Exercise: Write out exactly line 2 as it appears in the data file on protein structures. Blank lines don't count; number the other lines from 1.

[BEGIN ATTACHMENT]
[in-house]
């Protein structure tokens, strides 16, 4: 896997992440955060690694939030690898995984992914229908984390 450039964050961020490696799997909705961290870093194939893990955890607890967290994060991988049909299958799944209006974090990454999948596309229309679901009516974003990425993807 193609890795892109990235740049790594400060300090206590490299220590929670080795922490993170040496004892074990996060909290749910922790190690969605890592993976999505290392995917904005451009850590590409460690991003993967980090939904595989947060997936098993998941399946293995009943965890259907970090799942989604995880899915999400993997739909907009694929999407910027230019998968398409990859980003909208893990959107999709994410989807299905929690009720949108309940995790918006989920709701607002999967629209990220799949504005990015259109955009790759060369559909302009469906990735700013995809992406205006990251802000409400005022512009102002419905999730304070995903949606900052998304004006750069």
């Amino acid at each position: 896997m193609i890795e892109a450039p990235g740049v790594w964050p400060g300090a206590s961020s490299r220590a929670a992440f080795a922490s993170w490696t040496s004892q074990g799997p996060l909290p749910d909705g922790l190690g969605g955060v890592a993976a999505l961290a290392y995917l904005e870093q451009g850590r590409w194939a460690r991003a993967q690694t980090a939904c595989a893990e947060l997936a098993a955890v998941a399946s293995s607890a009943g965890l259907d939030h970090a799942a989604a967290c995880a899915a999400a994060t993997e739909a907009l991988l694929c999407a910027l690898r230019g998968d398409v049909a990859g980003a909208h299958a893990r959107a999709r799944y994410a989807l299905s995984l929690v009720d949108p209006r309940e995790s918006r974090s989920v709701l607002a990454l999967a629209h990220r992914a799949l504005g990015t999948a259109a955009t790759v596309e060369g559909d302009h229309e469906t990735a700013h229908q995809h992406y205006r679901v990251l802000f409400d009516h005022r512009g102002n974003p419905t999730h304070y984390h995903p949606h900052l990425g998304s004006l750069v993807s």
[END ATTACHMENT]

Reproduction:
């Protein structure tokens, strides 16, 4: 896997992440955060690694939030690898995984992914229908984390 450039964050961020490696799997909705961290870093194939893990955890607890967290994060991988049909299958799944209006974090990454999948596309229309679901009516974003990425993807 193609890795892109990235740049790594400060300090206590490299220590929670080795922490993170040496004892074990996060909290749910922790190690969605890592993976999505290392995917904005451009850590590409460690991003993967980090939904595989947060997936098993998941399946293995009943965890259907970090799942989604995880899915999400993997739909907009694929999407910027230019998968398409990859980003909208893990959107999709994410989807299905929690009720949108309940995790918006989920709701607002999967629209990220799949504005990015259109955009790759060369559909302009469906990735700013995809992406205006990251802000409400005022512009102002419905999730304070995903949606900052998304004006750069």